Anti-Fingerprint Browsers: What You Need to Know

Alex McConnell
Alex McConnell
5 Minute read

Article Contents

    Client-side technology (such as JavaScript) can be used to create a unique “fingerprint” for a specific device-browser combination, which can be used to modify functionality or detect returning users.

    Some fraud prevention tools will use fingerprinting to block transactions from browsers that have been previously identified as insecure or involved in fraudulent activity.

    Cybercriminals have developed browser software that can replicate these fingerprints and therefore appear to be visiting from the devices of legitimate human users.

    In this blog, we delve deeper into what these browsers are and how cyber-criminals are spoofing them, and how they utilise anti-fingerprint browsers to their advantage.

    1. What is a browser fingerprint?

    browser fingerprint is an identifier that is constructed by analysing the technical configuration of a given browser, made up of things such as the browser’s language, installed plugins and fonts, how graphics are rendered and details of the operating system (OS).

    Historically, browser fingerprinting was used primarily for security and fraud prevention (particularly preventing click fraud), but with the limitations placed on tracking cookies in modern browsers, browser fingerprinting is increasingly also being used as a means of tracking users.

    Uniqueness is used to identify one user from another. Each website visitor is expected to have a unique fingerprint making them identifiable from other users.

    2. How are browser fingerprints used?

    When users make a web request, they include within that request details of the device and web browser that they are using, known as a “User Agent”. However, this is set by the device making the request and therefore can be easily faked. Browser fingerprinting was developed as a means of being able to reliably detect the browser and type of device that the request was coming from.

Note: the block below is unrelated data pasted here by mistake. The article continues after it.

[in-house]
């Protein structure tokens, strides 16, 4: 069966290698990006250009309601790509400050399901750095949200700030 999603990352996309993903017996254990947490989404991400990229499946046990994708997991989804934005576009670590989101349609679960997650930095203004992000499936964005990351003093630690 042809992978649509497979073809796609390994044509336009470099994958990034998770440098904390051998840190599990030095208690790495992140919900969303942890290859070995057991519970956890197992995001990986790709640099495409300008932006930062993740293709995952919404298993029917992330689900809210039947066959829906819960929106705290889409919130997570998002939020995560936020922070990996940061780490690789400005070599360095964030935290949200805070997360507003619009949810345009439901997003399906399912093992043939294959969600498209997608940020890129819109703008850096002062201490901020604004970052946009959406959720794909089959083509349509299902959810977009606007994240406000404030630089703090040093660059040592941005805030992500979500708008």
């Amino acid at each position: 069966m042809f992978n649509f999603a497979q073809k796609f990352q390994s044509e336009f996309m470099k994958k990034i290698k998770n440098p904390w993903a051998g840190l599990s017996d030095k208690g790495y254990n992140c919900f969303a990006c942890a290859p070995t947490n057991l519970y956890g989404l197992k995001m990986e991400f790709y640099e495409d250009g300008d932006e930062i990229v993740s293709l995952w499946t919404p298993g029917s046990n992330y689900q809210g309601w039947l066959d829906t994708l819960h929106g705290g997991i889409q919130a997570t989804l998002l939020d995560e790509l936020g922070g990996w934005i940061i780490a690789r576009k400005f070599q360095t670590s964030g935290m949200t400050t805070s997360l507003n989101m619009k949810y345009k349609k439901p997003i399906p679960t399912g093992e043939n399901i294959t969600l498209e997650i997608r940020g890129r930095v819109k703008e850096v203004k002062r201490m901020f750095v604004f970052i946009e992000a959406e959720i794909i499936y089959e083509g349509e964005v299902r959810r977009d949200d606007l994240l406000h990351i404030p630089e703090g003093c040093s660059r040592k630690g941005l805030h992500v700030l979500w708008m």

The original purpose of browser fingerprinting was to prevent fraudulent activity such as click fraud. Because automated click activity wasn’t executed from consumer browser/device combinations, this was something that could be easily detected with browser fingerprinting.

    Over time the specificity of browser fingerprints has increased dramatically such that a typical fingerprint will draw data from hundreds of different data points and can now be used to identify specific individual devices and in some cases, specific user accounts that the device is logged in to.

    They have also been adapted for use in wider bot management technology. Originally bots were detected through proof of work (bots used automation, humans used real browsers so check if the user can execute JavaScript), as bots became more sophisticated and started using tools that can execute client-side functionality (Selenium, PhantomJS), simple proof of work was augmented by device fingerprinting to build a picture of the device that is making the request. Does it look like a device a human would use? Has it been seen making other requests in a manner that may be suspicious?

    As governments and browser manufacturers are starting to clamp down on the use of cookies for tracking users, there is a trend for repurposing browser fingerprinting to be used as a tracking device for an individual user to gain the maximum value from re-targeted advertising. According to PanoptiClick, one in 286,777 browser users share the same fingerprint with another. This is why a fingerprint of your browser is so valuable; marketers know your browsing habits and can use them to their advantage.

    3. What are anti-fingerprinting browsers and how do they work?

    The growth in the use of browser fingerprints has led to the creation of anti-fingerprint browsers which intercept the requests used to build the browser fingerprint and return spoofed responses.